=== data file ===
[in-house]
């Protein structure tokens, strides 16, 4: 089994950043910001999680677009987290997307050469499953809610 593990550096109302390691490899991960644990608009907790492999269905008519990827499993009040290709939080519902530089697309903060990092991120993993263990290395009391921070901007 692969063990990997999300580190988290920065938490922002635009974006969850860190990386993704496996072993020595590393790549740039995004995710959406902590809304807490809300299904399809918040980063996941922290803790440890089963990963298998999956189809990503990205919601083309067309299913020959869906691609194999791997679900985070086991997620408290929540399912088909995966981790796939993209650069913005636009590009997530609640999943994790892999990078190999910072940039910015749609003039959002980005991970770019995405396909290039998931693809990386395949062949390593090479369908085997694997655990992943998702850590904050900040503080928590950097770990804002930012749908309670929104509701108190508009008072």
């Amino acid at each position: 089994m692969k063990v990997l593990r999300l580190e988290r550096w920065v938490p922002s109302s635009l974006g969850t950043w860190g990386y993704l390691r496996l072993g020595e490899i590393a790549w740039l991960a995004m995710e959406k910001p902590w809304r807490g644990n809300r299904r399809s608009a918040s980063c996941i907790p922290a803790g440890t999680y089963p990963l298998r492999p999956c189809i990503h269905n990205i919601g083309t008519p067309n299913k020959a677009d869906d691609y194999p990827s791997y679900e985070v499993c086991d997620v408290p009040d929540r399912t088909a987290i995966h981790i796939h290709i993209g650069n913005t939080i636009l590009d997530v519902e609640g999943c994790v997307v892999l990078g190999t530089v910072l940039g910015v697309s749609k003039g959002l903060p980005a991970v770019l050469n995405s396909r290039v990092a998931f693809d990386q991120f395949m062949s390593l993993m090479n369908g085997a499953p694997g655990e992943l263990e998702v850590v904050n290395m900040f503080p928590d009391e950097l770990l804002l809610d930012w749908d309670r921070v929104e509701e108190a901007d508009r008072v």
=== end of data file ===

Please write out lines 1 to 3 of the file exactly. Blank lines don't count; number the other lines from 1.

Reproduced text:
[in-house]
């Protein structure tokens, strides 16, 4: 089994950043910001999680677009987290997307050469499953809610 593990550096109302390691490899991960644990608009907790492999269905008519990827499993009040290709939080519902530089697309903060990092991120993993263990290395009391921070901007 692969063990990997999300580190988290920065938490922002635009974006969850860190990386993704496996072993020595590393790549740039995004995710959406902590809304807490809300299904399809918040980063996941922290803790440890089963990963298998999956189809990503990205919601083309067309299913020959869906691609194999791997679900985070086991997620408290929540399912088909995966981790796939993209650069913005636009590009997530609640999943994790892999990078190999910072940039910015749609003039959002980005991970770019995405396909290039998931693809990386395949062949390593090479369908085997694997655990992943998702850590904050900040503080928590950097770990804002930012749908309670929104509701108190508009008072």
């Amino acid at each position: 089994m692969k063990v990997l593990r999300l580190e988290r550096w920065v938490p922002s109302s635009l974006g969850t950043w860190g990386y993704l390691r496996l072993g020595e490899i590393a790549w740039l991960a995004m995710e959406k910001p902590w809304r807490g644990n809300r299904r399809s608009a918040s980063c996941i907790p922290a803790g440890t999680y089963p990963l298998r492999p999956c189809i990503h269905n990205i919601g083309t008519p067309n299913k020959a677009d869906d691609y194999p990827s791997y679900e985070v499993c086991d997620v408290p009040d929540r399912t088909a987290i995966h981790i796939h290709i993209g650069n913005t939080i636009l590009d997530v519902e609640g999943c994790v997307v892999l990078g190999t530089v910072l940039g910015v697309s749609k003039g959002l903060p980005a991970v770019l050469n995405s396909r290039v990092a998931f693809d990386q991120f395949m062949s390593l993993m090479n369908g085997a499953p694997g655990e992943l263990e998702v850590v904050n290395m900040f503080p928590d009391e950097l770990l804002l809610d930012w749908d309670r921070v929104e509701e108190a901007d508009r008072v």